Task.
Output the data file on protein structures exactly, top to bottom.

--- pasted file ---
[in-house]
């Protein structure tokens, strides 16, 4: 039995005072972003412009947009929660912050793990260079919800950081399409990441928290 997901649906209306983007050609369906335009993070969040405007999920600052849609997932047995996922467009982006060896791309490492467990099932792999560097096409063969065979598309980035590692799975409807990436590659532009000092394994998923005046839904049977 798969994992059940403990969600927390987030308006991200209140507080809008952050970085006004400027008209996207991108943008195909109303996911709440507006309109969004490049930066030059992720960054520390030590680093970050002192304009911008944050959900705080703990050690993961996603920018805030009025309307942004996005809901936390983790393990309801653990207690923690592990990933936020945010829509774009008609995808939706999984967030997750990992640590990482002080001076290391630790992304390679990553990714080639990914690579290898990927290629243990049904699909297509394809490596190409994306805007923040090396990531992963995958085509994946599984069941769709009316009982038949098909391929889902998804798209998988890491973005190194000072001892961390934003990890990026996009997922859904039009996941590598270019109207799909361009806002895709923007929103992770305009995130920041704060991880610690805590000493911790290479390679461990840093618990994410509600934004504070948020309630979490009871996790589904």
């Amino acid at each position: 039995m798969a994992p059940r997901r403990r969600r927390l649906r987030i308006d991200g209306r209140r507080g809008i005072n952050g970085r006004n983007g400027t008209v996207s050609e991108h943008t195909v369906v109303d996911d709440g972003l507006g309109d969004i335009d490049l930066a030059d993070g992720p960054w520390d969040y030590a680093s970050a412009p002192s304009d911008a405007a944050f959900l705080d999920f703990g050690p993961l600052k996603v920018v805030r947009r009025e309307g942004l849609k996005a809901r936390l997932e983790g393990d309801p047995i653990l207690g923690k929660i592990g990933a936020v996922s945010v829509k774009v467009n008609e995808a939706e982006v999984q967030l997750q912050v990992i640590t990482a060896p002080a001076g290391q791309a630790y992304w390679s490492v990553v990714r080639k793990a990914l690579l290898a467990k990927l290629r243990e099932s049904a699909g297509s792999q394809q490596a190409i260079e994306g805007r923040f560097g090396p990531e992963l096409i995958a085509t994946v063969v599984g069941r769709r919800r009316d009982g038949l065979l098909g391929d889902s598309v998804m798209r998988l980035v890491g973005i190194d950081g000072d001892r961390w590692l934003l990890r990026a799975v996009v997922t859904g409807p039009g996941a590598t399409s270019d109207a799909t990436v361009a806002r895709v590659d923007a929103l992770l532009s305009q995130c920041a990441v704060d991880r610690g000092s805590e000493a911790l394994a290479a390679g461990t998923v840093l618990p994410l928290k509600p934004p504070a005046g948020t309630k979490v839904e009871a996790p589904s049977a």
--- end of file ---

[in-house]
């Protein structure tokens, strides 16, 4: 039995005072972003412009947009929660912050793990260079919800950081399409990441928290 997901649906209306983007050609369906335009993070969040405007999920600052849609997932047995996922467009982006060896791309490492467990099932792999560097096409063969065979598309980035590692799975409807990436590659532009000092394994998923005046839904049977 798969994992059940403990969600927390987030308006991200209140507080809008952050970085006004400027008209996207991108943008195909109303996911709440507006309109969004490049930066030059992720960054520390030590680093970050002192304009911008944050959900705080703990050690993961996603920018805030009025309307942004996005809901936390983790393990309801653990207690923690592990990933936020945010829509774009008609995808939706999984967030997750990992640590990482002080001076290391630790992304390679990553990714080639990914690579290898990927290629243990049904699909297509394809490596190409994306805007923040090396990531992963995958085509994946599984069941769709009316009982038949098909391929889902998804798209998988890491973005190194000072001892961390934003990890990026996009997922859904039009996941590598270019109207799909361009806002895709923007929103992770305009995130920041704060991880610690805590000493911790290479390679461990840093618990994410509600934004504070948020309630979490009871996790589904």
């Amino acid at each position: 039995m798969a994992p059940r997901r403990r969600r927390l649906r987030i308006d991200g209306r209140r507080g809008i005072n952050g970085r006004n983007g400027t008209v996207s050609e991108h943008t195909v369906v109303d996911d709440g972003l507006g309109d969004i335009d490049l930066a030059d993070g992720p960054w520390d969040y030590a680093s970050a412009p002192s304009d911008a405007a944050f959900l705080d999920f703990g050690p993961l600052k996603v920018v805030r947009r009025e309307g942004l849609k996005a809901r936390l997932e983790g393990d309801p047995i653990l207690g923690k929660i592990g990933a936020v996922s945010v829509k774009v467009n008609e995808a939706e982006v999984q967030l997750q912050v990992i640590t990482a060896p002080a001076g290391q791309a630790y992304w390679s490492v990553v990714r080639k793990a990914l690579l290898a467990k990927l290629r243990e099932s049904a699909g297509s792999q394809q490596a190409i260079e994306g805007r923040f560097g090396p990531e992963l096409i995958a085509t994946v063969v599984g069941r769709r919800r009316d009982g038949l065979l098909g391929d889902s598309v998804m798209r998988l980035v890491g973005i190194d950081g000072d001892r961390w590692l934003l990890r990026a799975v996009v997922t859904g409807p039009g996941a590598t399409s270019d109207a799909t990436v361009a806002r895709v590659d923007a929103l992770l532009s305009q995130c920041a990441v704060d991880r610690g000092s805590e000493a911790l394994a290479a390679g461990t998923v840093l618990p994410l928290k509600p934004p504070a005046g948020t309630k979490v839904e009871a996790p589904s049977a």